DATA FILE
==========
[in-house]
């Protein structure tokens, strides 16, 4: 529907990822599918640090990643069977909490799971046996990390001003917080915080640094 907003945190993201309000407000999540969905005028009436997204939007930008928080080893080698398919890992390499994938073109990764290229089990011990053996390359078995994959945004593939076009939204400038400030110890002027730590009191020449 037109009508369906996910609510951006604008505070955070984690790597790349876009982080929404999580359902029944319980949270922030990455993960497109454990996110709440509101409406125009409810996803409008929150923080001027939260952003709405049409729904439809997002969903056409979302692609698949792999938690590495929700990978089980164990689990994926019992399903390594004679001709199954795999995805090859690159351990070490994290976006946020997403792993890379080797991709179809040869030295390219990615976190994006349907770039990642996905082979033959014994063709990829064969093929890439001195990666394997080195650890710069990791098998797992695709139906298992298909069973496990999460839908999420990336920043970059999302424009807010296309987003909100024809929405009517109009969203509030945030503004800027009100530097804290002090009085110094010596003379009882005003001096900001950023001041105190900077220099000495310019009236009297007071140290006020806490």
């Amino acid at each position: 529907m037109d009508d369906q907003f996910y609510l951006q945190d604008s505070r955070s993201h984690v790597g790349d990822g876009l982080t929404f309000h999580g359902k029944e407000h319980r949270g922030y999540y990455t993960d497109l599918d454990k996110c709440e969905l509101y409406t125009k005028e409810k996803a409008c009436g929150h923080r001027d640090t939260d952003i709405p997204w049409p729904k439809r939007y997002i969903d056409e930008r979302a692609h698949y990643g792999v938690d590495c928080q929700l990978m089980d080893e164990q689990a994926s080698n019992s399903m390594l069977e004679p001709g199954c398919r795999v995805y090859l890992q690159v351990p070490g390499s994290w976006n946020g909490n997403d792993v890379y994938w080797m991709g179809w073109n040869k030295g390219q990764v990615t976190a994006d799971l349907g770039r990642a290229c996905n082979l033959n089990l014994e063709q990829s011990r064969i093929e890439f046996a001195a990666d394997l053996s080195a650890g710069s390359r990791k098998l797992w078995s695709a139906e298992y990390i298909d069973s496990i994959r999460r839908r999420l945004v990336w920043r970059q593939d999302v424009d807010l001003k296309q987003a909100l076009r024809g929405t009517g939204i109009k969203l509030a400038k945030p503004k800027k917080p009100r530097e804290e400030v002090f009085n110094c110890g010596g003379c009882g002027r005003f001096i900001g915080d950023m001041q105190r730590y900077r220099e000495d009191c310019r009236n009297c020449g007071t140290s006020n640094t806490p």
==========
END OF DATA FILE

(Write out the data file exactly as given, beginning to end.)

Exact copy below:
[in-house]
């Protein structure tokens, strides 16, 4: 529907990822599918640090990643069977909490799971046996990390001003917080915080640094 907003945190993201309000407000999540969905005028009436997204939007930008928080080893080698398919890992390499994938073109990764290229089990011990053996390359078995994959945004593939076009939204400038400030110890002027730590009191020449 037109009508369906996910609510951006604008505070955070984690790597790349876009982080929404999580359902029944319980949270922030990455993960497109454990996110709440509101409406125009409810996803409008929150923080001027939260952003709405049409729904439809997002969903056409979302692609698949792999938690590495929700990978089980164990689990994926019992399903390594004679001709199954795999995805090859690159351990070490994290976006946020997403792993890379080797991709179809040869030295390219990615976190994006349907770039990642996905082979033959014994063709990829064969093929890439001195990666394997080195650890710069990791098998797992695709139906298992298909069973496990999460839908999420990336920043970059999302424009807010296309987003909100024809929405009517109009969203509030945030503004800027009100530097804290002090009085110094010596003379009882005003001096900001950023001041105190900077220099000495310019009236009297007071140290006020806490």
């Amino acid at each position: 529907m037109d009508d369906q907003f996910y609510l951006q945190d604008s505070r955070s993201h984690v790597g790349d990822g876009l982080t929404f309000h999580g359902k029944e407000h319980r949270g922030y999540y990455t993960d497109l599918d454990k996110c709440e969905l509101y409406t125009k005028e409810k996803a409008c009436g929150h923080r001027d640090t939260d952003i709405p997204w049409p729904k439809r939007y997002i969903d056409e930008r979302a692609h698949y990643g792999v938690d590495c928080q929700l990978m089980d080893e164990q689990a994926s080698n019992s399903m390594l069977e004679p001709g199954c398919r795999v995805y090859l890992q690159v351990p070490g390499s994290w976006n946020g909490n997403d792993v890379y994938w080797m991709g179809w073109n040869k030295g390219q990764v990615t976190a994006d799971l349907g770039r990642a290229c996905n082979l033959n089990l014994e063709q990829s011990r064969i093929e890439f046996a001195a990666d394997l053996s080195a650890g710069s390359r990791k098998l797992w078995s695709a139906e298992y990390i298909d069973s496990i994959r999460r839908r999420l945004v990336w920043r970059q593939d999302v424009d807010l001003k296309q987003a909100l076009r024809g929405t009517g939204i109009k969203l509030a400038k945030p503004k800027k917080p009100r530097e804290e400030v002090f009085n110094c110890g010596g003379c009882g002027r005003f001096i900001g915080d950023m001041q105190r730590y900077r220099e000495d009191c310019r009236n009297c020449g007071t140290s006020n640094t806490p």